25
$\begingroup$

I could imagine that several very long Mathoverflow answers have eventually turned into expository papers. For example, I have posted this (unpublished) expository paper on the arxiv about various notions of zero-dimensionality as a response to a MO question. What are some examples of some answers to Mathoverflow questions which have eventually grown into expository papers or other forms of mathematical exposition (such as a section in a textbook or even a piece of software)?

In this question, people gave examples of good original research that has arisen from mathoverflow answers, but I want to now see examples of published mathematical exposition which have arisen as the result of Mathoverflow answers.

$\endgroup$

4 Answers 4

12
$\begingroup$

This paper resulted from a question on mathoverflow. This monograph on properties of 3-manifold groups has now appeared in print.

$\endgroup$
2
  • 1
    $\begingroup$ Do you know which question specifically? Among the MO questions that left a "trackback / blog link" to the arxiv page, only these two were asked before the survey was posted: mathoverflow.net/questions/32292 mathoverflow.net/questions/63321 and the first seems a likely candidate. I couldn't find it in the paper itself since MO is not explicitly cited there. (However, the authors thank Anton Geraschenko for bringing them together -- is that a veiled reference to MO?) $\endgroup$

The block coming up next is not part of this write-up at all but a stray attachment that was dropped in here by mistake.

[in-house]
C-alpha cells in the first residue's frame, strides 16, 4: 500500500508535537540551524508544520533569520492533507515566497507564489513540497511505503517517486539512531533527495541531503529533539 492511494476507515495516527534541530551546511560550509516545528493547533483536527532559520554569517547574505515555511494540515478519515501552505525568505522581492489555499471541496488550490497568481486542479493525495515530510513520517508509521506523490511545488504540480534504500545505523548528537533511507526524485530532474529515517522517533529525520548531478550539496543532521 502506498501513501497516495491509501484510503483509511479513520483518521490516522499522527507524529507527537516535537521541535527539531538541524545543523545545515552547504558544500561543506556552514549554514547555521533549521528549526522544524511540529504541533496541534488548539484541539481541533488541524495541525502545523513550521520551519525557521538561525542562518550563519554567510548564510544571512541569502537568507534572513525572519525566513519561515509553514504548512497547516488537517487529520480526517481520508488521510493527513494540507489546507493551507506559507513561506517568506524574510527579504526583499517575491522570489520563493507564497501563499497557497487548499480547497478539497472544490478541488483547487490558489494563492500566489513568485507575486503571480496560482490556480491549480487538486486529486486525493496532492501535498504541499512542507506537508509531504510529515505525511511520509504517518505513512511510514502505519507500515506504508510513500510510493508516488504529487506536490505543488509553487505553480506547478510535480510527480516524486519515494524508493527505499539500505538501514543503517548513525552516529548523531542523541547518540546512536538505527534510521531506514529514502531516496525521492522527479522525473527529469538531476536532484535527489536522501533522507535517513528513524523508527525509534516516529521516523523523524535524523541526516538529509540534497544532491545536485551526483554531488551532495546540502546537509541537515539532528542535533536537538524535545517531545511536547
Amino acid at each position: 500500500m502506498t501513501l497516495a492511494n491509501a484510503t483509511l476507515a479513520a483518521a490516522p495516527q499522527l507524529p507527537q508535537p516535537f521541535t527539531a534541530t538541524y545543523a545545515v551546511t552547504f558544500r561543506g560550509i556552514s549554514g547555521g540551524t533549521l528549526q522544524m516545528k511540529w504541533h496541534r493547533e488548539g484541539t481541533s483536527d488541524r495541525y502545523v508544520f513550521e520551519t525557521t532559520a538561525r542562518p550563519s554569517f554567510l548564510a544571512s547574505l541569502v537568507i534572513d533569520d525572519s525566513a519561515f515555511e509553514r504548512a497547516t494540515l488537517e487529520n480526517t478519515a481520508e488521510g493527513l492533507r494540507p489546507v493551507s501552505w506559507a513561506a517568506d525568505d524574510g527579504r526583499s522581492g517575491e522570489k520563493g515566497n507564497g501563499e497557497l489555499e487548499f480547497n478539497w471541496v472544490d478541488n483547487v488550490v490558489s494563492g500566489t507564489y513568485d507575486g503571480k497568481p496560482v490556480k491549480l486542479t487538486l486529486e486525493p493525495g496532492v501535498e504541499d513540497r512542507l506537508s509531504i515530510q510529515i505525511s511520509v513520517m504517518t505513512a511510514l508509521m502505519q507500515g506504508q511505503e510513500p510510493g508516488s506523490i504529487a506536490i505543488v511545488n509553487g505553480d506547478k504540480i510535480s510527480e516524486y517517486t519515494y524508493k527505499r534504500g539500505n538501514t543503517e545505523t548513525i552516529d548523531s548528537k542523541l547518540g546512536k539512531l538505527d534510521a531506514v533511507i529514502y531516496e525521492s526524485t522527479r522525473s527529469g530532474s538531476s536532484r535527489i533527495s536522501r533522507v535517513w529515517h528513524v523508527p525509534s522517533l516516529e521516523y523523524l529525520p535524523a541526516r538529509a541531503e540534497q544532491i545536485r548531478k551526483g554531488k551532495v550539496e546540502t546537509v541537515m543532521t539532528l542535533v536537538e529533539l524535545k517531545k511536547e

– j.c.
    Commented Mar 27, 2017 at 18:36
  • 1
    $\begingroup$ It might be one of those questions, or this question, which was asked by Stefan Friedl and answered by Henry Wilton: mathoverflow.net/q/15121/1345 In any case, I'm not exactly sure, but I think one of them told me that the collaboration started via mathoverflow (and I think that's the reference in the paper to Anto Geraschenko). $\endgroup$
    – Ian Agol
    Commented Mar 27, 2017 at 20:51
9
$\begingroup$

The note "Did a 1-dimensional magnet detect a 248-dimensional Lie algebra?" by David Borthwick and Skip Garibaldi mentioned in this MO answer by Garibaldi was published here in the Notices of the AMS.

$\endgroup$
9
$\begingroup$

My preprint arXiv:1609.01160 was written in response to Question 248665.

$\endgroup$
3
$\begingroup$

Many answers by Joel David Hamkins have been the inspiration behind later papers, for example "Is the twin prime conjecture independent of Peano arithmetic?" is an arXiv submission that is developed from a 2012 MO answer, as detailed in Hamkins's blog post of the same name.

$\endgroup$

You must log in to answer this question.

Not the answer you're looking for? Browse other questions tagged .